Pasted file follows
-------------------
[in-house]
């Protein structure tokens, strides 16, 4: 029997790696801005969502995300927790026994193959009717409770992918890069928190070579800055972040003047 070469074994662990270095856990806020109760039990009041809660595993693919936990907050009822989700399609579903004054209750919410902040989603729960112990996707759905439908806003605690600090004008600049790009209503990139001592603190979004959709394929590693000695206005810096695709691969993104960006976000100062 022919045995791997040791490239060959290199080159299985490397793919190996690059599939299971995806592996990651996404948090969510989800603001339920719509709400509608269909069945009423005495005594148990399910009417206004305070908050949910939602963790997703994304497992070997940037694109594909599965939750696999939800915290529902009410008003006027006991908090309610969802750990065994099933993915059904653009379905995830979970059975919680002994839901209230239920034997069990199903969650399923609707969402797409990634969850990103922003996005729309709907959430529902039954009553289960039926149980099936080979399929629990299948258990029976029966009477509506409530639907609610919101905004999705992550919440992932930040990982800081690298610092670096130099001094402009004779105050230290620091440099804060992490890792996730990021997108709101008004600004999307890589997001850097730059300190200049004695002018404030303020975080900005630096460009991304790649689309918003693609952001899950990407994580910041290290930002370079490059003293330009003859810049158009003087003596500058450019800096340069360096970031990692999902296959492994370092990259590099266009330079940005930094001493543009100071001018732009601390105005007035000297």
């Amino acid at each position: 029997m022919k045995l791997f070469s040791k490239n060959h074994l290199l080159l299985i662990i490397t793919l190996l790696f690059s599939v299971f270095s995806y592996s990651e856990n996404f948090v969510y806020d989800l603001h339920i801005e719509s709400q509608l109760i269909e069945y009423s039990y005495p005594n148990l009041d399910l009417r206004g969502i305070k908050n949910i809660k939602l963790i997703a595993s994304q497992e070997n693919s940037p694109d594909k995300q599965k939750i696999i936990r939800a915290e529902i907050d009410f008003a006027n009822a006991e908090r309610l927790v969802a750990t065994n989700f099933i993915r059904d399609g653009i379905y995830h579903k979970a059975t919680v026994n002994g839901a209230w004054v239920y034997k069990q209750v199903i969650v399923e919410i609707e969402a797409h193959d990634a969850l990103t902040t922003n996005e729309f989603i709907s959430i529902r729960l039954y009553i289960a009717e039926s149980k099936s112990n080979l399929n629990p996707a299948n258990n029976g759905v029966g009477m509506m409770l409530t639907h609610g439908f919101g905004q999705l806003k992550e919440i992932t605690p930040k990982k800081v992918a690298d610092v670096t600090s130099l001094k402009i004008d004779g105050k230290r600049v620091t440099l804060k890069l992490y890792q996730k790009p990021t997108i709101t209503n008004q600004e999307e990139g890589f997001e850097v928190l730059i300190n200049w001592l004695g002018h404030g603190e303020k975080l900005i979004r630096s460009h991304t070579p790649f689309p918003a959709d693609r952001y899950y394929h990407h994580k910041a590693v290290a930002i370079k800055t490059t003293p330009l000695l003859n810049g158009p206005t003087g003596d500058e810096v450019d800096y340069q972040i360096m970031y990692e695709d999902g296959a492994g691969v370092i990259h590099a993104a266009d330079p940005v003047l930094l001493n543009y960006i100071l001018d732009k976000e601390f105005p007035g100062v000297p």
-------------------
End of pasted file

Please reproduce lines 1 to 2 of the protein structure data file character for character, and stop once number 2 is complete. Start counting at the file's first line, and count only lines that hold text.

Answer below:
[in-house]
């Protein structure tokens, strides 16, 4: 029997790696801005969502995300927790026994193959009717409770992918890069928190070579800055972040003047 070469074994662990270095856990806020109760039990009041809660595993693919936990907050009822989700399609579903004054209750919410902040989603729960112990996707759905439908806003605690600090004008600049790009209503990139001592603190979004959709394929590693000695206005810096695709691969993104960006976000100062 022919045995791997040791490239060959290199080159299985490397793919190996690059599939299971995806592996990651996404948090969510989800603001339920719509709400509608269909069945009423005495005594148990399910009417206004305070908050949910939602963790997703994304497992070997940037694109594909599965939750696999939800915290529902009410008003006027006991908090309610969802750990065994099933993915059904653009379905995830979970059975919680002994839901209230239920034997069990199903969650399923609707969402797409990634969850990103922003996005729309709907959430529902039954009553289960039926149980099936080979399929629990299948258990029976029966009477509506409530639907609610919101905004999705992550919440992932930040990982800081690298610092670096130099001094402009004779105050230290620091440099804060992490890792996730990021997108709101008004600004999307890589997001850097730059300190200049004695002018404030303020975080900005630096460009991304790649689309918003693609952001899950990407994580910041290290930002370079490059003293330009003859810049158009003087003596500058450019800096340069360096970031990692999902296959492994370092990259590099266009330079940005930094001493543009100071001018732009601390105005007035000297």